Author: Tony Xavier

How to crack the DI-LR section of the CAT – I

Just like I keep getting queries on how to increase RC accuracy, despite the Masterclasses and the Last Mile To CAT sessions, I keep getting queries around the DI-LR section as well. In this series of series of posts  I’ll dive really deep down into actual CAT DI-LR sets and see if I can come up with some kernel of truth beyond just the solving of the set that can help aspirants approach the solving of the sets better.

How to select the right DI-LR sets

After the previous posts, a few of you had commented saying that you are eagerly awaiting the post on the DI-LR section. The earnestness is understandable since most of you who are facing the SimCATs will know that the DI-LR section is one that will make or break your CAT.If it goes well, you will take that confidence into the QA section finish strong. If your performance on the DI-LR section goes south then you will start feeling the fatigue and will fade away in the last section. The latter has been the case with most test-takers over the years.

How to increase your VA accuracy on the CAT

One thing that has always bothered me a lot whenever I interact with students, is that they seem to be very reluctant to let go of their playing-the-percentages attitude to tests. Throughout school and college, we tend to study by playing the percentages — giving importance to topics as per the number of questions that appear from that topic in the exam. While this might be a great strategy for school and college exams, as far as aptitude tests go, this strategy is suicidal purely because of the fact that the difficulty level and the number of questions across areas do not follow a fixed pattern. How is this related to Verbal Ability in the current pattern of the CAT?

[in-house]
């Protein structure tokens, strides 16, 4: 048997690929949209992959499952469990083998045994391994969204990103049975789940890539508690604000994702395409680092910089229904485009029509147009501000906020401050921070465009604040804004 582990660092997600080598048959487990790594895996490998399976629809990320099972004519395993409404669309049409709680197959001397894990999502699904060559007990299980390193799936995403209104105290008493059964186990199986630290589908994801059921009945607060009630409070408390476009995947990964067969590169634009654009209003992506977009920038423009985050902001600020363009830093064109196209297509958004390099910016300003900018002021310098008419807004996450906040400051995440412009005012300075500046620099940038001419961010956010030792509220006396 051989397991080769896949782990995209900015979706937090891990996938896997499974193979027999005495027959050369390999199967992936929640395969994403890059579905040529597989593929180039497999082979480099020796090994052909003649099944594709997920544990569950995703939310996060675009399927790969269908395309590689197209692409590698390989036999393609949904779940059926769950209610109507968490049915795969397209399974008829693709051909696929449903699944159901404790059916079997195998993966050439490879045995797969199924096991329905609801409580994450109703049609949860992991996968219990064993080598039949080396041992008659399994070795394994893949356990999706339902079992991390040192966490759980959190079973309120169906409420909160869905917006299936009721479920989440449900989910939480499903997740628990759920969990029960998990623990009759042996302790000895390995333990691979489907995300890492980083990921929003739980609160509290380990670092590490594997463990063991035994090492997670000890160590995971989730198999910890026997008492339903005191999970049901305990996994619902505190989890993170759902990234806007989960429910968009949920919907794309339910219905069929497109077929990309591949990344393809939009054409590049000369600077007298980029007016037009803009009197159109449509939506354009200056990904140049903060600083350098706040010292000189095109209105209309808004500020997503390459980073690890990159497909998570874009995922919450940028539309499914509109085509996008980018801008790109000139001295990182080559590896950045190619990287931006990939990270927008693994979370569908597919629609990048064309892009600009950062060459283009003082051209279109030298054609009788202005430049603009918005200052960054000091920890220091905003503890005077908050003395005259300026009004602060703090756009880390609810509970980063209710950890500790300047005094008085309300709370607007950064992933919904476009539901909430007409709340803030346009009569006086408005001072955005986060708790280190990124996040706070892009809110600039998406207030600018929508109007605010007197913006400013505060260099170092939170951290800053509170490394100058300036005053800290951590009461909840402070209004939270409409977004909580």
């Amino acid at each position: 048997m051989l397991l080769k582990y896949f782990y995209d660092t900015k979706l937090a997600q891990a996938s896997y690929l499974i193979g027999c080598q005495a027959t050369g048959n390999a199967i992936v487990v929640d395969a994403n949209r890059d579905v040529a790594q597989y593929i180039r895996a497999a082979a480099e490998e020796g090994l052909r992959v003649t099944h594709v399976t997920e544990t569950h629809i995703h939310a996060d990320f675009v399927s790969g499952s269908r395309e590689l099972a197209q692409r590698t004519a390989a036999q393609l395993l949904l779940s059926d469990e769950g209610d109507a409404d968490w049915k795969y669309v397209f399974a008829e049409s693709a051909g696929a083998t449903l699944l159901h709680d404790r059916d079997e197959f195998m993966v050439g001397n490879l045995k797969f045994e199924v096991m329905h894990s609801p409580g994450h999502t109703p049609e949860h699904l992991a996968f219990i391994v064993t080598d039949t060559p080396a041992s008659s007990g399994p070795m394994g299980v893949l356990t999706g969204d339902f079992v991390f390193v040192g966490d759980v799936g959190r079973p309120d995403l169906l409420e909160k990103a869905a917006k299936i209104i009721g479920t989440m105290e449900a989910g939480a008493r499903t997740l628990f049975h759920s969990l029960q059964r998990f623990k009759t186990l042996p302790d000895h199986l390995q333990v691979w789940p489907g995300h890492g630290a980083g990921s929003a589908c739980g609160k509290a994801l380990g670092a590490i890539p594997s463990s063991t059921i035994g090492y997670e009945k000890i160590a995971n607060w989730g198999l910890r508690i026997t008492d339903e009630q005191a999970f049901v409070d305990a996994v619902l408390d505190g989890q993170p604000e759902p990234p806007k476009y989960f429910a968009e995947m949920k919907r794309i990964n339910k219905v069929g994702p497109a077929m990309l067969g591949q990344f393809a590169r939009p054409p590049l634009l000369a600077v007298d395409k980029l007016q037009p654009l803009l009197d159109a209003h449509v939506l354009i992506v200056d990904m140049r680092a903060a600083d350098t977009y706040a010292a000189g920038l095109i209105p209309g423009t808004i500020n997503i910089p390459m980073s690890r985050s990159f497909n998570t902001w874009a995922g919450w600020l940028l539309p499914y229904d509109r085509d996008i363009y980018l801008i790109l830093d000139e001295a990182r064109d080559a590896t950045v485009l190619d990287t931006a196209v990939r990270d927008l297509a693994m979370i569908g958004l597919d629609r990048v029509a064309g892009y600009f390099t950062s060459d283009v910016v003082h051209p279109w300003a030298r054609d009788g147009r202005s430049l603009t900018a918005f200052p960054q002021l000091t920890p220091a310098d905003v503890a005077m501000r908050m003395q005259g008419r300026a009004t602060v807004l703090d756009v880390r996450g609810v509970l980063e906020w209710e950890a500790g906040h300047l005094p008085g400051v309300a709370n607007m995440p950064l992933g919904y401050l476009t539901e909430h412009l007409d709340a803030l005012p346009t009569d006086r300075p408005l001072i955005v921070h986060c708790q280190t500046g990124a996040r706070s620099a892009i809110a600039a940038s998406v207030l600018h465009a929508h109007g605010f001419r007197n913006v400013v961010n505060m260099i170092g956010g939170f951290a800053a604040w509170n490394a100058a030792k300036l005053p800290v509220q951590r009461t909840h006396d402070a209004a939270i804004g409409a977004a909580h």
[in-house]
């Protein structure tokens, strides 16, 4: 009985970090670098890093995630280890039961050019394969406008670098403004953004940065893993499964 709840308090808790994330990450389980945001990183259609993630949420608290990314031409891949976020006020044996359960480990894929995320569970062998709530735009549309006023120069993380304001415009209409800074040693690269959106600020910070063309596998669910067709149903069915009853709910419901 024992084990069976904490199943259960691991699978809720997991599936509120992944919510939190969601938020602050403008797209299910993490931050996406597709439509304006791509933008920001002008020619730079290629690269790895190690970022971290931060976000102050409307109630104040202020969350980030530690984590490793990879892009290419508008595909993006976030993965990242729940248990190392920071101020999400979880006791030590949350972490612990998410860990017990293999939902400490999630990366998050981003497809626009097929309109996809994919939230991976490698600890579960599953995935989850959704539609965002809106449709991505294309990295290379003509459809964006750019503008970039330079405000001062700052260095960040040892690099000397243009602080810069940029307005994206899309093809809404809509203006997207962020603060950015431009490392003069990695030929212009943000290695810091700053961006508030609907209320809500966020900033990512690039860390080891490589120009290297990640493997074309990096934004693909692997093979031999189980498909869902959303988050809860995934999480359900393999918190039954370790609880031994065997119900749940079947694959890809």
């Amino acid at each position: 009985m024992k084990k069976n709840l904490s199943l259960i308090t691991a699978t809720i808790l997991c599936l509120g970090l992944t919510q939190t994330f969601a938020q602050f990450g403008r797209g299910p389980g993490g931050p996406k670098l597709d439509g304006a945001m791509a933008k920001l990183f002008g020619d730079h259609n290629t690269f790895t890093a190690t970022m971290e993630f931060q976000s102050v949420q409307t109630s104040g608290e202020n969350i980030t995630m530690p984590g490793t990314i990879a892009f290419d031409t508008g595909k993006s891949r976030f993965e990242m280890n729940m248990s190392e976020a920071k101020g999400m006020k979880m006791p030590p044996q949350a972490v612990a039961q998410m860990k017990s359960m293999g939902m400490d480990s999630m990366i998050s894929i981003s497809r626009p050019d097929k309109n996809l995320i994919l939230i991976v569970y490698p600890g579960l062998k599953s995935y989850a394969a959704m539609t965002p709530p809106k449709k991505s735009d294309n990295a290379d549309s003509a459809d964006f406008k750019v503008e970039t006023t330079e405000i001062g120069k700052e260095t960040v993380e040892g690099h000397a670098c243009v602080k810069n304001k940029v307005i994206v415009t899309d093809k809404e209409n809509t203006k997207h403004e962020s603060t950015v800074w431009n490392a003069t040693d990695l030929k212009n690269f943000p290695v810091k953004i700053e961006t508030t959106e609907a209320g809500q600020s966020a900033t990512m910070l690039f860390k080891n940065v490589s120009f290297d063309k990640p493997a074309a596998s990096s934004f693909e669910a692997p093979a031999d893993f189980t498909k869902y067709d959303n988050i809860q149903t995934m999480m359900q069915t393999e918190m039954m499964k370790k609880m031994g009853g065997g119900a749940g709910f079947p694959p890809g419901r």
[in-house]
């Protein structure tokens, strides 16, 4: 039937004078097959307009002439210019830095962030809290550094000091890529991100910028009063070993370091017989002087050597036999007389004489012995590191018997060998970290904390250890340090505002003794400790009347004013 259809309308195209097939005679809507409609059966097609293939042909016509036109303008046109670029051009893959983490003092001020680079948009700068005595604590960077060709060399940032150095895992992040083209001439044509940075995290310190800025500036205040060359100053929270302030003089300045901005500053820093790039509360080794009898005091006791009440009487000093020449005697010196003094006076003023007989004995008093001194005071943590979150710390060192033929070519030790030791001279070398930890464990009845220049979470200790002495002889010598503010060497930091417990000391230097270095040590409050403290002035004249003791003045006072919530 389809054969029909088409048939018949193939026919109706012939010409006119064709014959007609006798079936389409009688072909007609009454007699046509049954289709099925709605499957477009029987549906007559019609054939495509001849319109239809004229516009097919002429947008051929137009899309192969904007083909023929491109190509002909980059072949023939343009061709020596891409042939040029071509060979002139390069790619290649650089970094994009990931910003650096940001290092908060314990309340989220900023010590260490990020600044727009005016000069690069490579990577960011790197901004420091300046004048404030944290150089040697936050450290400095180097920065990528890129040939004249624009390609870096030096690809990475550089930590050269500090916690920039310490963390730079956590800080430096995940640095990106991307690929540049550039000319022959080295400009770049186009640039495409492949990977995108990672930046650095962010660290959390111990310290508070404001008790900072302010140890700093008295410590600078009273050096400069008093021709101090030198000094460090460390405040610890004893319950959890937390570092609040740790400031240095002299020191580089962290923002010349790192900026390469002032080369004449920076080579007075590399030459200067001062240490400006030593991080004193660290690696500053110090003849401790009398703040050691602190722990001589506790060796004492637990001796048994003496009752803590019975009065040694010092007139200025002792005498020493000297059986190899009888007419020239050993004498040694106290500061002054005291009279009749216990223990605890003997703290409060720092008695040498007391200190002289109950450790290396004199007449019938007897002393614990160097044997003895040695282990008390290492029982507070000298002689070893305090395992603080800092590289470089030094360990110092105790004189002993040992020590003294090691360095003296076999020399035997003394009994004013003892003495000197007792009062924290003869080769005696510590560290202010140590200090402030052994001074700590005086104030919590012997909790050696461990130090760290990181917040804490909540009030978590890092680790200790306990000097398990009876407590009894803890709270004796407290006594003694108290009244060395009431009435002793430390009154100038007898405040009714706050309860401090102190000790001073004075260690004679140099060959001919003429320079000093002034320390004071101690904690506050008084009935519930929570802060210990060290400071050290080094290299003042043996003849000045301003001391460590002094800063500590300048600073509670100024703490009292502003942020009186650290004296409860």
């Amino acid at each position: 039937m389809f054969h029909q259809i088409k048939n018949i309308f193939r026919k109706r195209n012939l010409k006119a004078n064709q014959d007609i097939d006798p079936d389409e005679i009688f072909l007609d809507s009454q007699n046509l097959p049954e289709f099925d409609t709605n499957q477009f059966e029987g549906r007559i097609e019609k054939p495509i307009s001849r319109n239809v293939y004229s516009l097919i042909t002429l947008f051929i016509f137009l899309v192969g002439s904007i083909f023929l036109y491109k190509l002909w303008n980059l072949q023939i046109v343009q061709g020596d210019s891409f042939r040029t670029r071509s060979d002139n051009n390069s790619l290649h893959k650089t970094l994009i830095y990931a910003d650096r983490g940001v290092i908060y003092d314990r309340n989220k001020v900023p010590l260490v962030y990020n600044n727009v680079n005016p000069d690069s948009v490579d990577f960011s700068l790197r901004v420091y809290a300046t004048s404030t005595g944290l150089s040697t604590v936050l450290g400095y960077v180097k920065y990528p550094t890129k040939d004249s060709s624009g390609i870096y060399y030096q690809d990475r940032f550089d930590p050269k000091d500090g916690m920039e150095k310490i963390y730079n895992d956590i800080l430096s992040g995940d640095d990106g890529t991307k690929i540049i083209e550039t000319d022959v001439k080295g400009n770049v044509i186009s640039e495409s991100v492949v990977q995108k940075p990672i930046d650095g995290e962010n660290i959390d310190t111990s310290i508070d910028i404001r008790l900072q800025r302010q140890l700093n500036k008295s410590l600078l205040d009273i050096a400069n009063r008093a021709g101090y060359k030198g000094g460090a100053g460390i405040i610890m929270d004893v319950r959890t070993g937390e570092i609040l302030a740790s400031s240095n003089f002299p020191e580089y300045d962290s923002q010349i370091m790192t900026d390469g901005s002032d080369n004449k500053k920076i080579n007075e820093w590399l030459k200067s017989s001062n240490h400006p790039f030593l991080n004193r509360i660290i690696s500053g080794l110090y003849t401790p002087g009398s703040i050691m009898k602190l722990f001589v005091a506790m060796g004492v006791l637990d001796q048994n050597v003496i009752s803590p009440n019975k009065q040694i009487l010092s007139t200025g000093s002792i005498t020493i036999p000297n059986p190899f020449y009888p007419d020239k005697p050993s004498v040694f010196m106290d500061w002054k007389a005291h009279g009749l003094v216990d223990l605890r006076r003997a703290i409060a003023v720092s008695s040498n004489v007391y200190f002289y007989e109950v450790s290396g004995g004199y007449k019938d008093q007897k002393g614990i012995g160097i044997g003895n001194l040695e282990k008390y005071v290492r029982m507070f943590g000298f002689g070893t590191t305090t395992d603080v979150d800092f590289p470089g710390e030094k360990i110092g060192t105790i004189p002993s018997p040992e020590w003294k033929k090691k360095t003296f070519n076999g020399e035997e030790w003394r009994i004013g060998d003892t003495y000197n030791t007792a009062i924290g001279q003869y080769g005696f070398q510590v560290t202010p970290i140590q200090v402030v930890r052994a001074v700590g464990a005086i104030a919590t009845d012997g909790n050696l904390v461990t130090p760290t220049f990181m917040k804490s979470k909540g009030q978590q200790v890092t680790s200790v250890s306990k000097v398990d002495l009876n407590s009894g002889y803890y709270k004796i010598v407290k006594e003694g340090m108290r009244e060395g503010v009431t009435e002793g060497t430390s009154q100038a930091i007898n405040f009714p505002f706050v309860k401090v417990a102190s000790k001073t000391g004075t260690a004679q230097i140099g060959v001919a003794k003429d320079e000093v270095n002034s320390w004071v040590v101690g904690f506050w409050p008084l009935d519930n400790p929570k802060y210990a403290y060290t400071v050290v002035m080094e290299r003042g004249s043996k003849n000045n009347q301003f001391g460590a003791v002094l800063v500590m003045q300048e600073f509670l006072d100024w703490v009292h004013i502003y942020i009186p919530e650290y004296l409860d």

Why your actual abilities might not be as good as you think they are

The purpose of this site has been to examine the problems that students keep bringing back to me over the years, and as the important ones get addressed I keep getting other questions that depending on how one looks at it are either simple or hide more than they reveal to the casual observer. One such conundrum is this one, a paraphrase of a problem that I have answered in many comments: I do not know what happens to me during the test — I do pathetically, sometimes I am even ashamed to mention how much I score — but when I sit after the test, I find that I can answer all questions easily. How do I deal with this nervousness, how do I tackle this? You are looking in the wrong mirror — your post-test performance does not really count The biggest thing test-takers discount is that they are solving the whole paper for the second time! You have already spent 40 or 60 minutes with the 25 to 35 problems. You have …

The real reason why your QA scores are below par

While the previous three posts on Accuracy, Selection, and Speed are more than comprehensive in terms of what is needed to push your score north, I still keep getting messages from students who are unable to come to terms with QA. They say they have done concepts and enough practice as well but none of it seems to be pushing the scores up and the confidence levels are pretty low. It was only a few years ago, that I figured out the core issue with these students when I was sitting with one — he was preparing for the GMAT and had a decent amount of work-ex and by the time I had met him he was already through with two attempts spread over two years with sub-par scores. He was willing to put in another attempt and a year more if required to get a par score. I gave him some broad guidelines and assigned a personal mentor to him, and met with him regularly on overall prep strategy, some specific pointers, and test-taking …